1. Not finding help here? Sign up for a free 30min tutor trial with Chegg Tutors
    Dismiss Notice
Dismiss Notice
Join Physics Forums Today!
The friendliest, high quality science and math community on the planet! Everyone who loves science is here!

Tensil Stress

  1. Nov 22, 2008 #1
    1. The problem statement, all variables and given/known data
    A string or rope will break apart if it is placed under too much tensile stress. Thicker ropes can withstand more tension without breaking because the thicker the rope, the greater the cross-sectional area and the smaller the stress. One type of steel has density 7890 kg/m^3 and will break if the tensile stress exceeds 7.0x10^8 N/m^2. You want to make a guitar string from a mass of 4.4g of this type of steel. In use, the guitar string must be able to withstand a tension of 900 N without breaking. Your job is the following. Ysteel=20x10^10

    a)Determine the maximum length the string can have.
    b)Determine the minimum radius the string can have.
    c)Determine the highest possible fundamental frequency of standing waves on this string, if the entire length of the string is free to vibrate.



    2. Relevant equations
    u=m/L
    v=sqrt(F/u)
    v=sqrt(Y/p)
    p=density


    3. The attempt at a solution

    a)
    okay so I equated the tension =force and combined the v equations to form
    sqrt(F/u)=sqrt(Y/P)
    FL/m=Y/P
    mY/FP=L
    (4.4x10^-3)(20x10^10)/(900X7890)=123.92m

    Now considering the asinine length of the string The answer is wrong, Can anyone help me figure out whats wrong with my answer. As always any help is appreciated.
     
  2. jcsd
  3. Nov 23, 2008 #2

    Doc Al

    User Avatar

    Staff: Mentor

    Take a much simpler approach. Start by using the given tension and breaking stress to figure out the smallest allowable cross-sectional area.
     
  4. Nov 23, 2008 #3
    Okay I found out my Area to be 1.286x10-6m2, I just a little bit confused on how to proceed. The rope is a cylinder so its area is 2pirh. I replaced r with h/2 to give the equation
    1.286x10-6m2=2pi(h/2)h
    (1.286x10-6m2/2pi)=(h/2)h
    (1.286x10-6m2x2/2pi)=h^2
    sqrt(1.286x10-6m2x2/2pi)=h

    I'm I correct in my reasoning?
     
  5. Nov 23, 2008 #4

    Doc Al

    User Avatar

    Staff: Mentor

    Still more complicated than necessary. What's the volume of a cylinder with cross-section A and length L? What's the volume of material you have to work with?
     
  6. Nov 23, 2008 #5
    Okay I think I got it. To determine the amount of volume we have we divide the mass by density=4.4x10^-3/7890=5.07x10^-7 m^3

    V=AXL
    V/A=L
    5.07x10^-7/1.286x10^-6=0.394m is the length. Is my line of thinking correct or am I still missing something.
     
  7. Nov 23, 2008 #6

    Doc Al

    User Avatar

    Staff: Mentor

    Your thinking is perfect but double check your arithmetic:
     
  8. Nov 23, 2008 #7
    Thanks a bunch I got part a) and I figured out the rest of the problem. Your a life saver.
     
  9. Nov 30, 2008 #8
    So, I had a similar question, except the length of my string came out to be 0.3575 m. I don't know what I'm doing wrong, but I got the radius to be 2.05*10^-7 m. Apparently this is wrong.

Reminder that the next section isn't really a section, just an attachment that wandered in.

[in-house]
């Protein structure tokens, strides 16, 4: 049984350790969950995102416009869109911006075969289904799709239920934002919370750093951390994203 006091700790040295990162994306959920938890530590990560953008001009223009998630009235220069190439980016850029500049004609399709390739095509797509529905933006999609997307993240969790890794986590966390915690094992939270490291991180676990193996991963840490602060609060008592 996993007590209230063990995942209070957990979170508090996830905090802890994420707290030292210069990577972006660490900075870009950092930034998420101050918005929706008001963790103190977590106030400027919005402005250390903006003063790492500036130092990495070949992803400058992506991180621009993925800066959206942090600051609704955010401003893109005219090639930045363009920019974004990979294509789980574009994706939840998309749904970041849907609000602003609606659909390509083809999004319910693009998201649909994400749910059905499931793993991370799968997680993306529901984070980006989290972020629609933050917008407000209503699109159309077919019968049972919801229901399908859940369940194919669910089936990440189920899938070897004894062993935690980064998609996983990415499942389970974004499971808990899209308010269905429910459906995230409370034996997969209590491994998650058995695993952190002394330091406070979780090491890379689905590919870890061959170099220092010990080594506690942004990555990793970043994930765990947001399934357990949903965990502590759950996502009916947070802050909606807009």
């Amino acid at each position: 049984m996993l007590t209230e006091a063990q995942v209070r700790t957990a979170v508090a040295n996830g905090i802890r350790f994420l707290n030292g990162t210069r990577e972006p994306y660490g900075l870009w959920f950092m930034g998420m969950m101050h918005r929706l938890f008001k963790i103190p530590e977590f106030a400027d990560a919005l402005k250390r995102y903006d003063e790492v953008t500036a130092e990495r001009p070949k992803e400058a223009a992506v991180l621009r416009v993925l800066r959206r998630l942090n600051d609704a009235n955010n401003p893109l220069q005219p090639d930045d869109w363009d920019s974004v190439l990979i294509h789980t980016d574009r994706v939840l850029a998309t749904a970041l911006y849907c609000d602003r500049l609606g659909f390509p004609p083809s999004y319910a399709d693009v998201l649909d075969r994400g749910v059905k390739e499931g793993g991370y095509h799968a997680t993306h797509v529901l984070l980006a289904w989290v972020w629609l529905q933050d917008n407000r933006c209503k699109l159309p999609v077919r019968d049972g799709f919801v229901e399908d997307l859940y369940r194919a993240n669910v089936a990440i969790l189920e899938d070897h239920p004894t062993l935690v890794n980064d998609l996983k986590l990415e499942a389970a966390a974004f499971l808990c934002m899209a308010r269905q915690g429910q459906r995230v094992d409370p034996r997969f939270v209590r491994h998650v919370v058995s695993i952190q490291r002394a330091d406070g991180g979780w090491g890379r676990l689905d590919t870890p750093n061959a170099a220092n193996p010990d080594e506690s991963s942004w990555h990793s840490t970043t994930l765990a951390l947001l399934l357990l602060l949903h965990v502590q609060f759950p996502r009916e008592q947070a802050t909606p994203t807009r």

Here's what I did:
    A=2pi*r
    r=1.286*10^-6/2pi=2.05*10-7

    Can someone try to explain what I'm missing?
     
  10. Nov 30, 2008 #9
    It would help if you show the work you did, then I could help you determine if you made a mistake. and when writing out your work please try to make it as readable as possible.
     
  11. Dec 1, 2008 #10
    A string or rope will break apart if it is placed under too much tensile stress. Thicker ropes can withstand more tension without breaking because the thicker the rope, the greater the cross-sectional area and the smaller the stress. One type of steel has density 7830 kg*m^-3 and will break if the tensile stress exceeds 7*10^8 N*m^-2. You want to make a guitar string from a mass of 3.6 g of this type of steel. In use, the guitar string must be able to withstand a tension of 900 N without breaking. Your job is the following.

    a) Determine the maximum length the string can have.
    b) Determine the minimum radius the string can have.
    c) Determine the highest possible fundamental frequency of standing waves on this string, if the entire length of the string is free to vibrate.

    I did a) as I said above and I got 0.36 m, and this is the correct answer according to the program, and I used the same method as you described at the beginning.
     
  12. Dec 1, 2008 #11
    b)You did not take into account the length of the string.so whats the formula for the volume of a cylinder and what did you find in part a. use that information to solve for r.
    c)since this equation is not clearly given in the book I'll help because the assignment's due at 3:00pm(I'm guessing your in my class). you use the formula for fundemental frequency with the formula u=m/L use those two equations and its easy to solve.

    Best of luck on the assignment.
     
    Last edited: Dec 1, 2008
  13. Dec 1, 2008 #12
    Thanks. :)
     
  14. Dec 1, 2008 #13
    How did you do the interference problem?
     
  15. Dec 1, 2008 #14
Know someone interested in this topic? Share this thread via Reddit, Google+, Twitter, or Facebook

Have something to add?